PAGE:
Although numerous studies have been performed with the recombinant P2X7R since it was cloned, the gating properties of this receptor are not well understood. P2X7R operates as a nonselective cationic channel during initial agonist application, but with prolonged application, the receptor also provides a permeation pathway for molecules with molecular masses up to ∼800 Da, including the fluorescent dye YO-PRO-1, a process known as cell “permeabilization.” At first, it was suggested that the bifunctional permeation properties of P2X7R reflect a dilation of the integral pore of the channel (Surprenant et al., 1996; Chessell et al., 1997; Michel et al., 1999; Gudipaty et al., 2001). It was further suggested that a progressive dilation of the ion-conducting pathway during prolonged agonist application is not unique to the P2X7R, but also occurs in cells expressing P2X2R and P2X4R (Khakh et al., 1999a; Virginio et al., 1999).
However, this hypothesis has been questioned. One group noticed the uptake of fluorescent dyes was not affected in cells expressing P2X7R in which the receptor-specific C-terminal 18 amino acid sequence was deleted, although the mutant was not permeable to N-methyl-d-glucamine, suggesting that YO-PRO-1 entry occurs through a pathway separate from that of N-methyl-d-glucamine (Jiang et al., 2005a). Others observed that cells expressing a mutant P2X7R that was truncated at residue 581 had negligible ethidium uptake and normal current responses (Smart et al., 2003). It was also reported that the coupling of P2X7R to pannexin-1 channels accounts for cellular entry of fluorescent dyes (Pelegrin and Surprenant, 2006).
Recent studies have shown that naive rP2X7R activates and deactivates biphasically at higher agonist concentrations (Fig. 4A), and the slow secondary growth of current in the biphasic response coincides temporally with pore dilation (Fig. 4B). The secondary rise in current was observed under different ionic conditions as well as in cells with blocked pannexin channels and in cells not expressing these channels endogenously. Experiments with several mutants further indicated that the P2X7R dilates under physiological ion conditions, leading to generation of biphasic current, and that this process is controlled by residues near the intracellular side of the channel pore (Yan et al., 2008). It has also been shown recently that P2X2R display permeability dynamics, which are correlated with conformational changes in the cytosolic domain remote from the selectivity filter itself (Chaumont and Khakh, 2008). Several laboratories have also suggested that pannexins contribute to P2XR signaling by providing a pathway for release of intracellular ATP (Locovei et al., 2006; Iglesias et al., 2009; MacVicar and Thompson, 2010; Li et al., 2011).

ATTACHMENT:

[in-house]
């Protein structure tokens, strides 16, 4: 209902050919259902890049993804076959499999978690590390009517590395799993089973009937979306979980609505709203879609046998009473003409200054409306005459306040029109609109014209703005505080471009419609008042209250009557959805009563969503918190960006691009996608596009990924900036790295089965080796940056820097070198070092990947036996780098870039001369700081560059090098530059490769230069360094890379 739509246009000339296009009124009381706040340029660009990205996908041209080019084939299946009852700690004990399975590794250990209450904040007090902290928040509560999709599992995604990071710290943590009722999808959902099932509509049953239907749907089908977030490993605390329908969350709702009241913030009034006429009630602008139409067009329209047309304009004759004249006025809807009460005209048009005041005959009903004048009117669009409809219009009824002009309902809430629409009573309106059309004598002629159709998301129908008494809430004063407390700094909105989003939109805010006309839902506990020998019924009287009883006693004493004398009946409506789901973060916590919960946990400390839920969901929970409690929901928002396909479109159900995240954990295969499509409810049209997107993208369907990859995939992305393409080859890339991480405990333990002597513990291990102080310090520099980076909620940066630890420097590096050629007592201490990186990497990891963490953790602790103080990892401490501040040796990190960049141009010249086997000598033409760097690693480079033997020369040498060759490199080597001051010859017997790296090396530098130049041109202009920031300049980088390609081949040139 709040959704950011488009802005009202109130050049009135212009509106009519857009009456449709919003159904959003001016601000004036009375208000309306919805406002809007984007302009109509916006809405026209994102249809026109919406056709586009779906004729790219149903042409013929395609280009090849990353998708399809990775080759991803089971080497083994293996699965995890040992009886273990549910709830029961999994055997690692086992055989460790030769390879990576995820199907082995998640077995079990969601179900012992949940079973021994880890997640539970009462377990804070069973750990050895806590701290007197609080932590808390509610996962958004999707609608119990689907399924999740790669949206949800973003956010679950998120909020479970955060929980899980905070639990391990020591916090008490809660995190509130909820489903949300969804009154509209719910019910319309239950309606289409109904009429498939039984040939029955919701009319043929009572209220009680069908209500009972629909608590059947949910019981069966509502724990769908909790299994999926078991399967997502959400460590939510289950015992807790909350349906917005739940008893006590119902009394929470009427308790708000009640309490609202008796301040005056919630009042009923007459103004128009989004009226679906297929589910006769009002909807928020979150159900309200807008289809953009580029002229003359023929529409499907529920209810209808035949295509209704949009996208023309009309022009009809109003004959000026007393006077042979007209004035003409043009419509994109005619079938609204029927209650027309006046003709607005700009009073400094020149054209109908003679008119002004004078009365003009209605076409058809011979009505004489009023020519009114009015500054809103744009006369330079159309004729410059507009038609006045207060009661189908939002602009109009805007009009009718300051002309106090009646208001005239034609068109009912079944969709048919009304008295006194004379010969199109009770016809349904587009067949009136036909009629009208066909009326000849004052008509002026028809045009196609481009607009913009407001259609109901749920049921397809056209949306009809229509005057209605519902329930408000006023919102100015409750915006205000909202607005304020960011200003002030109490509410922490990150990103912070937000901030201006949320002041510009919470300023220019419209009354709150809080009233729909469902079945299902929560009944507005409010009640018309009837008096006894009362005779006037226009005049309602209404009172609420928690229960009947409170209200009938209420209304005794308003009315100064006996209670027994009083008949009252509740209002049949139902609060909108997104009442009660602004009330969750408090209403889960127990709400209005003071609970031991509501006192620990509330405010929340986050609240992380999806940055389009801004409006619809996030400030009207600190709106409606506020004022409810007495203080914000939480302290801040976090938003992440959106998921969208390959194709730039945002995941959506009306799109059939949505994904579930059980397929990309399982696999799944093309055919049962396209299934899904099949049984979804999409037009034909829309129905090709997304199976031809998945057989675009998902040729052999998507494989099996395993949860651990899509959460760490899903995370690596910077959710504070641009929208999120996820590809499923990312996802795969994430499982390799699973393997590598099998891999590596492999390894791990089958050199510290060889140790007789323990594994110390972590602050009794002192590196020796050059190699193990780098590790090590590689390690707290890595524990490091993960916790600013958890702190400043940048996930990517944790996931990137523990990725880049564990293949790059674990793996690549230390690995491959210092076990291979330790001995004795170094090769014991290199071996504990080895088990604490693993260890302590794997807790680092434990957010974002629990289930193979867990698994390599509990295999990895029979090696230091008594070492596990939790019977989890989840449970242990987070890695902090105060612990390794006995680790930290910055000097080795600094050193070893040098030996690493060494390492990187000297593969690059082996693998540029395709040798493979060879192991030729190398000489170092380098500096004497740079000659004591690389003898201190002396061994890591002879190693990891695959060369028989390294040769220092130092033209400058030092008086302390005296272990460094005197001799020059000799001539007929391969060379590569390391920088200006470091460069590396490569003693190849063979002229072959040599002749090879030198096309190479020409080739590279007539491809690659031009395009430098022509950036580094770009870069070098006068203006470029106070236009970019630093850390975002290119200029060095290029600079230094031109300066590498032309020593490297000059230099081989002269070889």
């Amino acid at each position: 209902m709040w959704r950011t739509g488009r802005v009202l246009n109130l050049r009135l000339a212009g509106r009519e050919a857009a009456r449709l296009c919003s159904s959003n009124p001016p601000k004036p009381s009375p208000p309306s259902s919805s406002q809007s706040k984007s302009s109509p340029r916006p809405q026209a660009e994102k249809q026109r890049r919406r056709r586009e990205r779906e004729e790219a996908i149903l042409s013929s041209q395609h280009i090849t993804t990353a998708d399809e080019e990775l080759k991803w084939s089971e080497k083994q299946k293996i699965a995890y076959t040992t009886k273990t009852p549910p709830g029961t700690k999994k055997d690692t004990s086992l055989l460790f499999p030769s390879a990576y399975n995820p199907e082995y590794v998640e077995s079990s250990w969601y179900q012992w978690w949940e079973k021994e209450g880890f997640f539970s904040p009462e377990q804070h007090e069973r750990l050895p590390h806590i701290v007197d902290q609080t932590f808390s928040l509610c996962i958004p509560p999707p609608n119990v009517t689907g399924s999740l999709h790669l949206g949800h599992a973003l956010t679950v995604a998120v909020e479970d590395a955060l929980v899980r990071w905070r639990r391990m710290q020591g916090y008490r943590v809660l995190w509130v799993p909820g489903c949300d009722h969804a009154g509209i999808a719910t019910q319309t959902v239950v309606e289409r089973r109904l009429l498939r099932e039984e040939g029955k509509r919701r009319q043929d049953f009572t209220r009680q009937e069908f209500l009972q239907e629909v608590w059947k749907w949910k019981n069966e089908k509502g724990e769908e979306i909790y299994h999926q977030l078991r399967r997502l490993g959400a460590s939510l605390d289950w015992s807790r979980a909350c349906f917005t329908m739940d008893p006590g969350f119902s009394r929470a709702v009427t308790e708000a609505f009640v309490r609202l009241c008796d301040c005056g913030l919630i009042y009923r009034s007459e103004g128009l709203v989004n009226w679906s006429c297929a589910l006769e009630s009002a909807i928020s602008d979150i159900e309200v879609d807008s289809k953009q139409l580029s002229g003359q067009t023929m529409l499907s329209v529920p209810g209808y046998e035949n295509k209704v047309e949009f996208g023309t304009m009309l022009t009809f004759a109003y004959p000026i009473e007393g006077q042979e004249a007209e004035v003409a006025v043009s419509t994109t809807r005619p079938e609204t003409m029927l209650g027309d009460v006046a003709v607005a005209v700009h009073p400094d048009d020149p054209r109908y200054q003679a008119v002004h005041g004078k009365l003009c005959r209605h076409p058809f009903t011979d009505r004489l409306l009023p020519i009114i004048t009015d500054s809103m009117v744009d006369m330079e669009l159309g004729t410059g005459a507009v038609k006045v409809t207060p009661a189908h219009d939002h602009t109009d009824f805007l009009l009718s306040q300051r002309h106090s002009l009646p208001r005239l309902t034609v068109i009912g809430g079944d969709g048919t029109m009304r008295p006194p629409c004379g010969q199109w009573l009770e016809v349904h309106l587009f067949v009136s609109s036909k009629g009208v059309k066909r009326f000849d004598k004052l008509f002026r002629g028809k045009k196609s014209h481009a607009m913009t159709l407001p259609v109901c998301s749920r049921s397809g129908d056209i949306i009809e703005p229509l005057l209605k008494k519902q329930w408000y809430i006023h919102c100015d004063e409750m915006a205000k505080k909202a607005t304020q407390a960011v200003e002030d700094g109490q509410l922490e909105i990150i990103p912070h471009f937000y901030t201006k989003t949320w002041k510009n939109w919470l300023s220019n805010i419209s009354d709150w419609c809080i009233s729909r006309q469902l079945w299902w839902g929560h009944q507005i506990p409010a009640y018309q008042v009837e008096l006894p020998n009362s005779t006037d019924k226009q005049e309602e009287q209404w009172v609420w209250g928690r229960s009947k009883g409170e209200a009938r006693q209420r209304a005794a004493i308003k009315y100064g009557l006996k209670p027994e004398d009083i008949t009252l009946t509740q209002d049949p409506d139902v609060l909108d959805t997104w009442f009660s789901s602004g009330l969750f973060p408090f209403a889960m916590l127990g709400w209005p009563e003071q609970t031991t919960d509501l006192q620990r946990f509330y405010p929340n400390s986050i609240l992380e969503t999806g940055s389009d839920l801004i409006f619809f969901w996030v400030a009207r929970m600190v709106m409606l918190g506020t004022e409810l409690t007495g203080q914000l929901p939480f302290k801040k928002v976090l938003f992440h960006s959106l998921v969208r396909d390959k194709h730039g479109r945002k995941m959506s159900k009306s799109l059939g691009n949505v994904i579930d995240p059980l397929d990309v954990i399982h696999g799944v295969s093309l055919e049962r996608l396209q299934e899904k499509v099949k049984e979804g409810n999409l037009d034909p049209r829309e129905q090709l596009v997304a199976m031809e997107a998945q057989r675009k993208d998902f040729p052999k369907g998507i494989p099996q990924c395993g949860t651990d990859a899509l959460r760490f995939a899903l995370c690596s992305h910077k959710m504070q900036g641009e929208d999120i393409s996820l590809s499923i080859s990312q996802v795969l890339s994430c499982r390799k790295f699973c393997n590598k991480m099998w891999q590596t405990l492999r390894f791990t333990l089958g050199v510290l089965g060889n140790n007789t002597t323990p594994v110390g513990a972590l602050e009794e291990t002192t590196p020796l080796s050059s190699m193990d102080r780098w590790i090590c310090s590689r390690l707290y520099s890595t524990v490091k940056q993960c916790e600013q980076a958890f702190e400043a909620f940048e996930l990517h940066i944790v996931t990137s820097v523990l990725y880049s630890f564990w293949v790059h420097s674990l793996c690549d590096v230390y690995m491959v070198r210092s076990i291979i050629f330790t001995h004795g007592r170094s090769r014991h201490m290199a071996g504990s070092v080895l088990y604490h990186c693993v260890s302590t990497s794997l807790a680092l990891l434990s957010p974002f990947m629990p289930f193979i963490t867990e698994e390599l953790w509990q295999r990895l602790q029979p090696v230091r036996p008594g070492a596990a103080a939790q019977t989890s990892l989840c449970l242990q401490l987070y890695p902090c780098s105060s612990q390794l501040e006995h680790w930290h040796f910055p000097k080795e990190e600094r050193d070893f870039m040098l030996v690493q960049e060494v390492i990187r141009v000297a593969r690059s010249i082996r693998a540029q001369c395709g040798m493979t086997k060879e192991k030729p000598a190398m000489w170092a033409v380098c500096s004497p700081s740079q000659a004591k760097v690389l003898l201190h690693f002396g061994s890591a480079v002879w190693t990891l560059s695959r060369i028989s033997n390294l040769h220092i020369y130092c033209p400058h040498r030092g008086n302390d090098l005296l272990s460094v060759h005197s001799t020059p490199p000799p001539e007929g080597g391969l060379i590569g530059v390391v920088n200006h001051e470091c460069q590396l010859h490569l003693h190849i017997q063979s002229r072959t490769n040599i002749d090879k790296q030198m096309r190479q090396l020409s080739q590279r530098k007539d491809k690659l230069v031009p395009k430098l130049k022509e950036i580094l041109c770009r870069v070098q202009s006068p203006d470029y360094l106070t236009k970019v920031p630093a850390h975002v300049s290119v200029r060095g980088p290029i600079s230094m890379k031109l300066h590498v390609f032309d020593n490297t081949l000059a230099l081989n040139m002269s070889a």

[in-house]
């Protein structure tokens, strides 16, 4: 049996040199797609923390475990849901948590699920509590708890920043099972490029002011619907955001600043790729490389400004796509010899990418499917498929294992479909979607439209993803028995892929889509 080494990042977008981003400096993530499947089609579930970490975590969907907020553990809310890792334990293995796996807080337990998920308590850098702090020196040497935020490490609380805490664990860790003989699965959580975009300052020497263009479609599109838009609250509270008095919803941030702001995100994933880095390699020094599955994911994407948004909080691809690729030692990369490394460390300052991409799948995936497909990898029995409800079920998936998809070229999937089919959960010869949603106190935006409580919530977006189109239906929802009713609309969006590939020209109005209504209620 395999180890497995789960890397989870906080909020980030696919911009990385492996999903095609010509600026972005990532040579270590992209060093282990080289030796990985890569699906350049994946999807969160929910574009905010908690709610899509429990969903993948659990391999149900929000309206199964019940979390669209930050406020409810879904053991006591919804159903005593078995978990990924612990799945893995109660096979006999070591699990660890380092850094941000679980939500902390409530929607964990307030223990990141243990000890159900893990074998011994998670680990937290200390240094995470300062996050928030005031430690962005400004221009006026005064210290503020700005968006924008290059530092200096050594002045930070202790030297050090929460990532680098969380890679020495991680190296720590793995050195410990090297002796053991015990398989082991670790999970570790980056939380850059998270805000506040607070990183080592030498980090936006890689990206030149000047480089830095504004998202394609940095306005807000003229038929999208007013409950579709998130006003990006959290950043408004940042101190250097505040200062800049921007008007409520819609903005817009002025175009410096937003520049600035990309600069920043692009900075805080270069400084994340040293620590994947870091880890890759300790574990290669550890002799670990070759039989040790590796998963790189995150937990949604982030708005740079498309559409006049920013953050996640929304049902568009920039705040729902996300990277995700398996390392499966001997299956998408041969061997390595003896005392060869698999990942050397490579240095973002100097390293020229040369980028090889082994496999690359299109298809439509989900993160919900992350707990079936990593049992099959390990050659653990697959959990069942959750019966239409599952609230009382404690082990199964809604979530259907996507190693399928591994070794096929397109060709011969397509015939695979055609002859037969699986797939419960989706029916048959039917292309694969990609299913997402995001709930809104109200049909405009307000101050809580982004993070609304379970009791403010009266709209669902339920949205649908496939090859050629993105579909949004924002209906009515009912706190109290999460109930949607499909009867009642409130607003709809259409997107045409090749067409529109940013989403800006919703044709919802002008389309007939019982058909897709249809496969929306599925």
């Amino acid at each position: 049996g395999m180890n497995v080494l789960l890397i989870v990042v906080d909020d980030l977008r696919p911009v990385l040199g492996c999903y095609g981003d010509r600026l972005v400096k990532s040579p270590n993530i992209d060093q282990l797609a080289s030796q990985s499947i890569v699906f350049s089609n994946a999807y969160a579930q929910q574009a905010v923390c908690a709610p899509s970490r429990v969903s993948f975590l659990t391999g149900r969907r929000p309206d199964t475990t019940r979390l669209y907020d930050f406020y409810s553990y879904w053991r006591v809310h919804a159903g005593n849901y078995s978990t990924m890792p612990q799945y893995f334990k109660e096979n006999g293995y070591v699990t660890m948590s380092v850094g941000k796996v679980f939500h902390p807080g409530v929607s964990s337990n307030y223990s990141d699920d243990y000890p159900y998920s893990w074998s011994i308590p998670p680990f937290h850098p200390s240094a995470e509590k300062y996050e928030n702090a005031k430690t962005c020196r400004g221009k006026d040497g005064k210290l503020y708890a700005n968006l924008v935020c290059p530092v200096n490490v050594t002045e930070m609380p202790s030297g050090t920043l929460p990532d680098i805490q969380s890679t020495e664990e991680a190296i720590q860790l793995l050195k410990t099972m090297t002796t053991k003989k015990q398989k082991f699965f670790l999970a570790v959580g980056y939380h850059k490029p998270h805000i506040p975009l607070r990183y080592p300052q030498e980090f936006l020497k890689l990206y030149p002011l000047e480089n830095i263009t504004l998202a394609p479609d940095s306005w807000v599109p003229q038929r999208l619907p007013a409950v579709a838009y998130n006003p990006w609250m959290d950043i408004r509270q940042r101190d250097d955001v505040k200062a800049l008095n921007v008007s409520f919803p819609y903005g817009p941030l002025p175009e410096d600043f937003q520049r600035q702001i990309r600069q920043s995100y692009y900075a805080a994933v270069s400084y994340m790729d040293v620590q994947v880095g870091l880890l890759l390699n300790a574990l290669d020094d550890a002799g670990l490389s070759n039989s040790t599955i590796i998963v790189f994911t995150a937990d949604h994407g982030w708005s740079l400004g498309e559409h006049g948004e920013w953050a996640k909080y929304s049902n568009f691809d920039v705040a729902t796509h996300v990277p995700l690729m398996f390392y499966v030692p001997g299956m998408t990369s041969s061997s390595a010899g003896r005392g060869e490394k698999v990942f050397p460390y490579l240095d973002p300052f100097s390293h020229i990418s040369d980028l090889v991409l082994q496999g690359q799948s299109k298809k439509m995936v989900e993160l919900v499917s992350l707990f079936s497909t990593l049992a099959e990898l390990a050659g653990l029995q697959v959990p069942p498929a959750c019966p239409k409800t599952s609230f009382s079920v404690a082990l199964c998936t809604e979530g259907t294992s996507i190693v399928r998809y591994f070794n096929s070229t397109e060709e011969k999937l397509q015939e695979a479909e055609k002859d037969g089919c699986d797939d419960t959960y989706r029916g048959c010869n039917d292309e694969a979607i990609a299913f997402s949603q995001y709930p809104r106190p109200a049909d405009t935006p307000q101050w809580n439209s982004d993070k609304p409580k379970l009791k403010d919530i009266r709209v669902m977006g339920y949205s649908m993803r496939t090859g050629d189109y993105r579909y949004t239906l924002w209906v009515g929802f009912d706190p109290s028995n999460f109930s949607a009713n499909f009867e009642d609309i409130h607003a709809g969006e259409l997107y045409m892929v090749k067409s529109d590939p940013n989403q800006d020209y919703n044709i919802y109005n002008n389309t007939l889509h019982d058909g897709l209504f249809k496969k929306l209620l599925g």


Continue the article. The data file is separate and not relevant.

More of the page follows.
In contrast to other homomeric and heteromeric P2XRs, repetitive stimulation with the same agonist concentration causes sensitization of P2X7R, which manifests as a progressive increase in the current amplitude accompanied by a slower deactivation rate (Fig. 4C). Once a steady level of the secondary current is reached, responses at high agonist concentrations become monophasic (Fig. 4D). Both phases of response are abolished by the application of Az10606120, a P2X7R-specific antagonist (Fig. 4, E and F). These results further support the conclusion that pore dilation accounts for the secondary current growth (Yan et al., 2010). Sensitization of the receptors caused by repetitive agonist applications could be partially explained by calcium-CaM signaling (Roger et al., 2008).
The pharmacological profile of mammalian P2X7Rs is shown in Table 6. This is the least sensitive member of the P2XR family to activation by nucleotides. BzATP is the most potent agonist for this receptor with an EC50 value of 50 μM, compared with 3 to 4 mM for ATP. At the sensitized receptor, the EC50 values for BzATP and ATP are approximately 25 μM and 2 mM, respectively (Roger et al., 2008; Donnelly-Roberts et al., 2009a; Yan et al., 2010). Similar values have been suggested by others (Rassendren et al., 1997b; Hibell et al., 2000; Duan et al., 2003). The potency of ATP at the human receptor increases when calcium and magnesium are removed from the bath medium (Klapperstück et al., 2001). 2-meSATP and ATPγS are partial agonists of this receptor, whereas αβ-meATP and βγ-meATP have very little effect on activation.
An interesting feature of P2X7R is its activation by ADP-ribosylation, a reaction that requires the enzyme ADP-ribosyltransferase and NAD as a substrate. In T-regulatory cells, both P2X7R and ADP-ribosyltransferase are expressed, and the activation of P2X7R by ADP-ribosylation observed in these cells was also mimicked in HEK293 cells cotransfected with both proteins (Schwarz et al., 2009). The same group also showed that the P2X7R-Arg125 residue is the target for ADP-ribosylation and that this chemical modification promotes channel gating (Adriouch et al., 2008; Schwarz et al., 2009). It has also been suggested that this mechanism could be relevant in regulating the functions of T-regulatory cells and in treatments of some tumors (Hubert et al., 2010).